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The Blog as Community
Blogs have revolutionized publishing. In fact, the mission of the largest blogging platform in the word–WordPress–is “Democratize Publishing.” Like never before, anyone with access to the Internet can write and share content, create an audience, and interact with that audience.
This interaction with one’s audience, and their interaction with each other–I would argue is a significant form of online community. Although the content is decidedly top-down, generated by an individual or group of authors, the comments section can be ripe for impassioned debate and socialization. Facebook pages are similar in their one-to-many dynamic.
For these reasons, I feel it’s worthwhile to take a look this week at the nature and practices of blogging.
What Is a Blog?
The term blog is short for “weblog”, a form of online diary. The definition has expanded to include many types of authors and content areas. Many big businesses have blogs within their websites.
Blogs have the following features:
- blog is now used as both a noun and verb
- a blog owner, or author, posts regular updates
- the updates are displayed in reverse chronological order
- the blog may be divided into multiple categories
- blogs can display a variety of content, from text and images to video playback
- blogs usually are interactive: readers can respond in the form of comments to an individual post
- sometimes the comments are structured so that commenters can reply to specific prior comments
- commenters can create accounts/profiles that identify who they are and which link back to their own website
- in some blogs, readers can upvote or downvote the comments of others
- the blog author can contact commenters
- the blog author can assess from the level of engagement what content might be popular for future posts
- blog authors often join communities of bloggers and create a sort of content-driven ecosystem
Always South Dakota — blogging, identity, and community | Cory Allen Heidelberger | TEDxBrookings [11:02]
In what way did Cory create and influence his community, as he tells in this video?
How do you feel about the ethical question he brings up?
Why Have a Blog?
Many people have a blog just to have an outlet for personal expression. Many have a cause to put forward, a hobby to share, or a thing they love to teach.
Many businesses have a blog as a form of content marketing.
One or more blogs may be one aspect of a larger community.
And the blog itself might make money for the blogger. Here are some ways in which individuals monetize blogs:
- sell advertising
- write paid reviews
- sell merchandise
- get an affiliate program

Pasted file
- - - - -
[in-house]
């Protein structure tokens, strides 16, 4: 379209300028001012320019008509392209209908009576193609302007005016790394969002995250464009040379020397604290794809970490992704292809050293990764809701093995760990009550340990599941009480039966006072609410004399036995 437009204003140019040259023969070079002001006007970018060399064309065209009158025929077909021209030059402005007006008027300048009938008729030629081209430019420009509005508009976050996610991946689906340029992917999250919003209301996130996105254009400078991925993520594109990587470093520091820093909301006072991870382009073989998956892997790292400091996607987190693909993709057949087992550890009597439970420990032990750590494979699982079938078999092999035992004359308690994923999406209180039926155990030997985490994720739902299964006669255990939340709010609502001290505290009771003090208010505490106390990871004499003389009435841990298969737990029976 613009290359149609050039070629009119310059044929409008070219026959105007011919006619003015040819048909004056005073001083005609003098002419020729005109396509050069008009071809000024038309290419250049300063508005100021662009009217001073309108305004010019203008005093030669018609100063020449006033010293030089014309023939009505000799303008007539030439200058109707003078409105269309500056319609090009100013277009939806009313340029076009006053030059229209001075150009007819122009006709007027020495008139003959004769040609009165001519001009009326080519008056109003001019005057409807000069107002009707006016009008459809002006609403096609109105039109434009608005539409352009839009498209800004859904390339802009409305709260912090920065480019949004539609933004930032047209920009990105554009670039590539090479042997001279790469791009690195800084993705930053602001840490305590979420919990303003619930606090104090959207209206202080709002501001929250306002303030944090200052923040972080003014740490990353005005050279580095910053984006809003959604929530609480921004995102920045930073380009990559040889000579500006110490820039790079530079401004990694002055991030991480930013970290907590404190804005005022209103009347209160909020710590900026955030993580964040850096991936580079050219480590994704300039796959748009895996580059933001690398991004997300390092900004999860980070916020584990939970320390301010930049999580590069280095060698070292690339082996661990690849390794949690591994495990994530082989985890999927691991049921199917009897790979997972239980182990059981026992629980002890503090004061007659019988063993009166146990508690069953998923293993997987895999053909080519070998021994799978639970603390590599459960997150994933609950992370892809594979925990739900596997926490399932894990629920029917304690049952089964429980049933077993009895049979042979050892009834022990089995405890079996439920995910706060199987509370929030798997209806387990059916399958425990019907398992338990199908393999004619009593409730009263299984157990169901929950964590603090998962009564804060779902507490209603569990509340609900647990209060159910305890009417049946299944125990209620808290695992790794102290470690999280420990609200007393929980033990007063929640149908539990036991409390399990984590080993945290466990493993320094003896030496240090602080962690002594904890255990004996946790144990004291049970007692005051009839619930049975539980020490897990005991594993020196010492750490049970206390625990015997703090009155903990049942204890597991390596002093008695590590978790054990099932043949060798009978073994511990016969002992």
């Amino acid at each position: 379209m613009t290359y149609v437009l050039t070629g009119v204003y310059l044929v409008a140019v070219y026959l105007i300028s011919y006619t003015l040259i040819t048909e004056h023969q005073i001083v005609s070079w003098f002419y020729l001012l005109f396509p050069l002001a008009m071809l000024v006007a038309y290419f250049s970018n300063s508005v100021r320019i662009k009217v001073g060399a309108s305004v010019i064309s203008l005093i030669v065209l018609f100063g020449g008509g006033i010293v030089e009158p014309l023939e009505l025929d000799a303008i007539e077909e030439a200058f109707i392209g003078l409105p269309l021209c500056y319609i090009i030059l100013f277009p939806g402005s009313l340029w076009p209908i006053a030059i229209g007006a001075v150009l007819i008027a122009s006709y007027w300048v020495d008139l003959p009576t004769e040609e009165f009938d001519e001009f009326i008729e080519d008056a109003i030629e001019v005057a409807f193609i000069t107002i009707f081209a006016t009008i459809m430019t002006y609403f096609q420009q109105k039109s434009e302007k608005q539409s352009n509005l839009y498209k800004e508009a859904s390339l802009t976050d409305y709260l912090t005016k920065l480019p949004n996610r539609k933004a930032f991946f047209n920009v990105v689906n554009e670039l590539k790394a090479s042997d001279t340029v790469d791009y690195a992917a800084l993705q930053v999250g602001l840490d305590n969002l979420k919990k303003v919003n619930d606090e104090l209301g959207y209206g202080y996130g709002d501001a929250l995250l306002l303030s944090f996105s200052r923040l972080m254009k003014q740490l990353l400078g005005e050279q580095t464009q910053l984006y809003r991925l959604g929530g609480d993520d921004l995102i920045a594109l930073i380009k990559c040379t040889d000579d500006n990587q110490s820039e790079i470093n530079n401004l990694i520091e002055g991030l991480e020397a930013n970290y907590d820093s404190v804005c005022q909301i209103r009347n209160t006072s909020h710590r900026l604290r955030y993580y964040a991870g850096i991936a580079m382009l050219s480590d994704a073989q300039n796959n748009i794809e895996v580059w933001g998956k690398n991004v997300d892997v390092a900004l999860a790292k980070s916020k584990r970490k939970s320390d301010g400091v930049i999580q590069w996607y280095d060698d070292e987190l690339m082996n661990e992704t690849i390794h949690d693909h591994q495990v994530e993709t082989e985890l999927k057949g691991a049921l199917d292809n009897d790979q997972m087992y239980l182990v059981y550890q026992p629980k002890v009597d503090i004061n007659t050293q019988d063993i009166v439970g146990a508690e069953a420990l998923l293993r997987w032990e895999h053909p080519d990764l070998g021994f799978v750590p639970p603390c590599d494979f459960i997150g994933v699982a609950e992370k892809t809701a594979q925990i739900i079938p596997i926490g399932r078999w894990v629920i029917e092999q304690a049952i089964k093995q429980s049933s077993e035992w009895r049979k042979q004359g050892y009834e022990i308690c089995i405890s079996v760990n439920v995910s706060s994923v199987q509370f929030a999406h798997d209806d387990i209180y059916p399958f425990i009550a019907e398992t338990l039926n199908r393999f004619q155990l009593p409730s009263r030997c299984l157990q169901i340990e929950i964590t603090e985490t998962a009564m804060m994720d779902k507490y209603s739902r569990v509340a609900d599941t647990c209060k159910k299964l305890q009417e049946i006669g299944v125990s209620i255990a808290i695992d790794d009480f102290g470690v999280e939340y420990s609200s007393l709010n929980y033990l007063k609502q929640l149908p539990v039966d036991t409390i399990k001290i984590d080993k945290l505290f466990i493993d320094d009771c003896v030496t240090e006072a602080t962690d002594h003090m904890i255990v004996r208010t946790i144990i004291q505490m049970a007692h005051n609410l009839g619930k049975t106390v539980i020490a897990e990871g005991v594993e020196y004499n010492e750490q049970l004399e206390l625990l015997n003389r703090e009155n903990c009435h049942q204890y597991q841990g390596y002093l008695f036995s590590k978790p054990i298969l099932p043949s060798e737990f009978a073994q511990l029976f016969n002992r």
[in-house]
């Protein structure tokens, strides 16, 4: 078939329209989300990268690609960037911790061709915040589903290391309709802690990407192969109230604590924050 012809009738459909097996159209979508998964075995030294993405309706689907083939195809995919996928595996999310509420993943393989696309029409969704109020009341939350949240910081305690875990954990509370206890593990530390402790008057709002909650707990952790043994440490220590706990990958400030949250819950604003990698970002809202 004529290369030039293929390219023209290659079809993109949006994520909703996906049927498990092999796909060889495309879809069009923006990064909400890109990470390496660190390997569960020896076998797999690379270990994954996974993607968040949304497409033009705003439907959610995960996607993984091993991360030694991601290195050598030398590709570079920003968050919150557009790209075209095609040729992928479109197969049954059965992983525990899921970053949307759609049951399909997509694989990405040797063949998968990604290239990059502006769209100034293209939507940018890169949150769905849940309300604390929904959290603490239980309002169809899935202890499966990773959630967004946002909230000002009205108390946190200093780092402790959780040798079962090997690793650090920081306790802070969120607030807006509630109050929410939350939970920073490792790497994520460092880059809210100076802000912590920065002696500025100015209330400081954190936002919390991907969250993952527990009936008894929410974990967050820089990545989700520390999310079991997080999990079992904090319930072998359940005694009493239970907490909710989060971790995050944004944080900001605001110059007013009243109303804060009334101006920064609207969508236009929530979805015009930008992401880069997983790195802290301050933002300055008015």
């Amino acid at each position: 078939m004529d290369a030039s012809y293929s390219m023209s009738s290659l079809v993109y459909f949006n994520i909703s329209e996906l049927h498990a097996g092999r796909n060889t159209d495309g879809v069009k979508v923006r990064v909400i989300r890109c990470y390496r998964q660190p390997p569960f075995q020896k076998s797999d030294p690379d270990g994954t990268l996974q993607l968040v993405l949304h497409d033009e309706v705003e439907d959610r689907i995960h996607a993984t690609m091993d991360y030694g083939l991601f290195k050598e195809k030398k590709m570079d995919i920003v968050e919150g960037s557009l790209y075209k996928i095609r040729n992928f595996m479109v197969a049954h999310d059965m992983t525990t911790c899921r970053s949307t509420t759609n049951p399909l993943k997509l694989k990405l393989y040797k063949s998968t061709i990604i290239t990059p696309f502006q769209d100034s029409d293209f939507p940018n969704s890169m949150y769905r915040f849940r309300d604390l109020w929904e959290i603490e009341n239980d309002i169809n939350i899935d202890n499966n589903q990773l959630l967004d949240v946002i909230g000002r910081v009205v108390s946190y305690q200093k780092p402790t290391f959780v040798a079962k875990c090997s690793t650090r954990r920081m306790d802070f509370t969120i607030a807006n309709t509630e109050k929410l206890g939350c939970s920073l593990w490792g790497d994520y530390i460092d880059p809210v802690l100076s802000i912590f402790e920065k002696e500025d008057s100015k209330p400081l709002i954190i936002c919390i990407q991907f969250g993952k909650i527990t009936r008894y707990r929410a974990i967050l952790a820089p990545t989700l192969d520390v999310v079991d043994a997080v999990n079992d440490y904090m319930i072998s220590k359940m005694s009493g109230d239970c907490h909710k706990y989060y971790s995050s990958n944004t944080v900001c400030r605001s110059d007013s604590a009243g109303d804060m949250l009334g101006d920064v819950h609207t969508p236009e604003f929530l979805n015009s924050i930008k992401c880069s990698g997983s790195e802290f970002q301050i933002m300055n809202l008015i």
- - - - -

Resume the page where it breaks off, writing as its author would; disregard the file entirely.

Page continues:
- steer customers from your content to your services
- ask for donations
Video: Secrets of Making Money Online [2010, 8:33]
How To Start a Blog
There are a variety of free platforms for creating a blog. As is the case with many things, the easier something is to do, the more limited your options will be.
The following blog hosts are easy to get started on.
For a fully functioning and flexible blog on your own web host, the most popular choice is WordPress.org. The difference here is that WordPress.org is software you install on your own web host, and WordPress.com is your blog hosted by a company called Automattic.
The catch is that you need to know what you’re doing with self-hosted WordPress.
Set up your blog. Pick a topic. Start writing.
How to Create a Community Around a Blog
These pieces of advice apply equally to the personal blog of an individual or a blog representation an organization. They come from Melissa Griffin, and appropriately enough, her post on the topic generated a good deal of discussion.
- Be yourself. Write like you normally speak. People don’t want to engage with a textbook.
- End your post with a question for your readers related to the topic.
- Mention specific readers in your posts when appropriate. This is akin to a group moderator acknowledging active members.
- Integrate your blog with social media. This provides better exposure for your content, and is a welcome way for readers to see your new posts.
- Identify members in your community who have things in common with each other, and serve as a friend matchmaker.
- Respond to comments. Just like you want to know that people are out there reading, they want to know you’re listening to them too.
- Select a comment system that allows for replies to comments (threaded comments). Disqus is good for this. Gravatar in WordPress does too, though the theme may or may not display the threading properly.
- Mix up your content so that it provides variety without straying too far from your niche. Look for (or invent) ways to integrate reader content and feedback.
What to Write About
Let’s take a look at an eBook that I uploaded to Doc Sharing in the eCompanion: 212 Blog Post Ideas.
This helpful guide lists 212 writing prompts that can be used with almost any kind of blog, collected into the following categories:
- be useful
- be generous
- be entertaining
- be timely
- be human
- be promotional
- be controversial
- be engaging
A lot of these ideas can be useful for generating content for online communities of other types as well.
Advice from an Expert
Now let’s take a look at more advice from Darren Rowse.
Check out 31 Days to Build a Better Blog in Doc Sharing.
Some of this advice overlaps with the eBook above. But this eBook provides more extensive information on rationale, examples, and how to. It also includes ways to be a better blogger.
It is formatted as a series of daily challenges.
Notice how many of the challenges involve nurturing a community.